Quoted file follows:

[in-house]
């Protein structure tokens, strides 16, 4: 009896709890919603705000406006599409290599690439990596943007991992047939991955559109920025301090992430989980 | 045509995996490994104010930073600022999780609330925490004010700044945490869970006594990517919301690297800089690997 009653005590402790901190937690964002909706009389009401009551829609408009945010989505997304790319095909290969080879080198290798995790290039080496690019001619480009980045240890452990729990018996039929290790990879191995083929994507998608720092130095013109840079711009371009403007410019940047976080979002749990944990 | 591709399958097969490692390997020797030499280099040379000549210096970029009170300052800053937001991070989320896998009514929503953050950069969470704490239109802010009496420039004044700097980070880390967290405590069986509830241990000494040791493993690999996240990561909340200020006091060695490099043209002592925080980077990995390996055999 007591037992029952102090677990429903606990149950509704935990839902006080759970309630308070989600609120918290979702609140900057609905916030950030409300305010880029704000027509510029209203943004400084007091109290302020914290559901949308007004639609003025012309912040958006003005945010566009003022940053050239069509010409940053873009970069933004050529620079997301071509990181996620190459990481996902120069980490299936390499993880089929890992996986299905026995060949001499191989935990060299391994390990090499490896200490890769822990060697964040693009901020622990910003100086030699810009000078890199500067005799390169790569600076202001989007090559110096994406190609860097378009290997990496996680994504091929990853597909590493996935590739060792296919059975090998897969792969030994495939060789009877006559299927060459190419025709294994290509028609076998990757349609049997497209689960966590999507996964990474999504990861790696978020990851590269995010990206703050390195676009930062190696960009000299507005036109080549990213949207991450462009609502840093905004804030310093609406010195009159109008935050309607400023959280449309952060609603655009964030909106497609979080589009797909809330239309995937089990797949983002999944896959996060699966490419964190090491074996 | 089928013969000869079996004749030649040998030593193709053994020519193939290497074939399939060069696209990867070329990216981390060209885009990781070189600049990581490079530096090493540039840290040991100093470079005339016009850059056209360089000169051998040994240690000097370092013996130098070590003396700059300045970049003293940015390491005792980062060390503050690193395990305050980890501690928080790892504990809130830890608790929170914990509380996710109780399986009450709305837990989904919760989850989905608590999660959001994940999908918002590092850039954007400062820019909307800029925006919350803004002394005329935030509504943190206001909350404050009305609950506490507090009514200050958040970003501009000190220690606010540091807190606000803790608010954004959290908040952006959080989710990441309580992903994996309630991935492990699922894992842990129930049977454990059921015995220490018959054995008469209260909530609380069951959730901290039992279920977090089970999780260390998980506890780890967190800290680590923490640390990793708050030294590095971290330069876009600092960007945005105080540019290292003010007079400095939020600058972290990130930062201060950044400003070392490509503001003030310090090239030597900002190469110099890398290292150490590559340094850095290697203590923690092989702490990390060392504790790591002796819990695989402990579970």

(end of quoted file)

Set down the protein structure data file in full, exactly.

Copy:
[in-house]
């Protein structure tokens, strides 16, 4: 009896709890919603705000406006599409290599690439990596943007991992047939991955559109920025301090992430989980 | 045509995996490994104010930073600022999780609330925490004010700044945490869970006594990517919301690297800089690997 009653005590402790901190937690964002909706009389009401009551829609408009945010989505997304790319095909290969080879080198290798995790290039080496690019001619480009980045240890452990729990018996039929290790990879191995083929994507998608720092130095013109840079711009371009403007410019940047976080979002749990944990 | 591709399958097969490692390997020797030499280099040379000549210096970029009170300052800053937001991070989320896998009514929503953050950069969470704490239109802010009496420039004044700097980070880390967290405590069986509830241990000494040791493993690999996240990561909340200020006091060695490099043209002592925080980077990995390996055999 007591037992029952102090677990429903606990149950509704935990839902006080759970309630308070989600609120918290979702609140900057609905916030950030409300305010880029704000027509510029209203943004400084007091109290302020914290559901949308007004639609003025012309912040958006003005945010566009003022940053050239069509010409940053873009970069933004050529620079997301071509990181996620190459990481996902120069980490299936390499993880089929890992996986299905026995060949001499191989935990060299391994390990090499490896200490890769822990060697964040693009901020622990910003100086030699810009000078890199500067005799390169790569600076202001989007090559110096994406190609860097378009290997990496996680994504091929990853597909590493996935590739060792296919059975090998897969792969030994495939060789009877006559299927060459190419025709294994290509028609076998990757349609049997497209689960966590999507996964990474999504990861790696978020990851590269995010990206703050390195676009930062190696960009000299507005036109080549990213949207991450462009609502840093905004804030310093609406010195009159109008935050309607400023959280449309952060609603655009964030909106497609979080589009797909809330239309995937089990797949983002999944896959996060699966490419964190090491074996 | 089928013969000869079996004749030649040998030593193709053994020519193939290497074939399939060069696209990867070329990216981390060209885009990781070189600049990581490079530096090493540039840290040991100093470079005339016009850059056209360089000169051998040994240690000097370092013996130098070590003396700059300045970049003293940015390491005792980062060390503050690193395990305050980890501690928080790892504990809130830890608790929170914990509380996710109780399986009450709305837990989904919760989850989905608590999660959001994940999908918002590092850039954007400062820019909307800029925006919350803004002394005329935030509504943190206001909350404050009305609950506490507090009514200050958040970003501009000190220690606010540091807190606000803790608010954004959290908040952006959080989710990441309580992903994996309630991935492990699922894992842990129930049977454990059921015995220490018959054995008469209260909530609380069951959730901290039992279920977090089970999780260390998980506890780890967190800290680590923490640390990793708050030294590095971290330069876009600092960007945005105080540019290292003010007079400095939020600058972290990130930062201060950044400003070392490509503001003030310090090239030597900002190469110099890398290292150490590559340094850095290697203590923690092989702490990390060392504790790591002796819990695989402990579970």